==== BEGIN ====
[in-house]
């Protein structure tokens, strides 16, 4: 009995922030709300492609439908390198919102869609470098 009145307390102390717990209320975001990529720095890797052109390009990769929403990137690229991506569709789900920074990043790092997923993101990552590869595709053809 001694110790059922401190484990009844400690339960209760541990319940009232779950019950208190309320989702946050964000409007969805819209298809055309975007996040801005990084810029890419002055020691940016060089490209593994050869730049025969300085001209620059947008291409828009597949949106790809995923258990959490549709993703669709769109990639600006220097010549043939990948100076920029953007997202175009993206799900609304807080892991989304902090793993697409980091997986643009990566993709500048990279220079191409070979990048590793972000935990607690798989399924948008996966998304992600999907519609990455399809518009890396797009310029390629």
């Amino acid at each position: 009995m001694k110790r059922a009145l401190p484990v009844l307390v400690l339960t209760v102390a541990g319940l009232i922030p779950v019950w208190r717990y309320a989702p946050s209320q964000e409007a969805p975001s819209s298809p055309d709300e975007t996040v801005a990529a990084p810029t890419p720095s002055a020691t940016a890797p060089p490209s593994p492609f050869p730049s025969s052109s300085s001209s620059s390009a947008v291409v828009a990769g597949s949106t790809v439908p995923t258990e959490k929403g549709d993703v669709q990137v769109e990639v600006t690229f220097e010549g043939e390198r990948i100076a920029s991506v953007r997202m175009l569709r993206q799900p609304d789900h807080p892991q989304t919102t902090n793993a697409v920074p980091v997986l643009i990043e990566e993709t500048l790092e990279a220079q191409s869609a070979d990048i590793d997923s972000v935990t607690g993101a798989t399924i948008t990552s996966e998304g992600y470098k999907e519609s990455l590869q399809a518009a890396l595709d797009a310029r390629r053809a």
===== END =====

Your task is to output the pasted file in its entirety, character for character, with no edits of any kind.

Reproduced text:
[in-house]
């Protein structure tokens, strides 16, 4: 009995922030709300492609439908390198919102869609470098 009145307390102390717990209320975001990529720095890797052109390009990769929403990137690229991506569709789900920074990043790092997923993101990552590869595709053809 001694110790059922401190484990009844400690339960209760541990319940009232779950019950208190309320989702946050964000409007969805819209298809055309975007996040801005990084810029890419002055020691940016060089490209593994050869730049025969300085001209620059947008291409828009597949949106790809995923258990959490549709993703669709769109990639600006220097010549043939990948100076920029953007997202175009993206799900609304807080892991989304902090793993697409980091997986643009990566993709500048990279220079191409070979990048590793972000935990607690798989399924948008996966998304992600999907519609990455399809518009890396797009310029390629």
């Amino acid at each position: 009995m001694k110790r059922a009145l401190p484990v009844l307390v400690l339960t209760v102390a541990g319940l009232i922030p779950v019950w208190r717990y309320a989702p946050s209320q964000e409007a969805p975001s819209s298809p055309d709300e975007t996040v801005a990529a990084p810029t890419p720095s002055a020691t940016a890797p060089p490209s593994p492609f050869p730049s025969s052109s300085s001209s620059s390009a947008v291409v828009a990769g597949s949106t790809v439908p995923t258990e959490k929403g549709d993703v669709q990137v769109e990639v600006t690229f220097e010549g043939e390198r990948i100076a920029s991506v953007r997202m175009l569709r993206q799900p609304d789900h807080p892991q989304t919102t902090n793993a697409v920074p980091v997986l643009i990043e990566e993709t500048l790092e990279a220079q191409s869609a070979d990048i590793d997923s972000v935990t607690g993101a798989t399924i948008t990552s996966e998304g992600y470098k999907e519609s990455l590869q399809a518009a890396l595709d797009a310029r390629r053809a």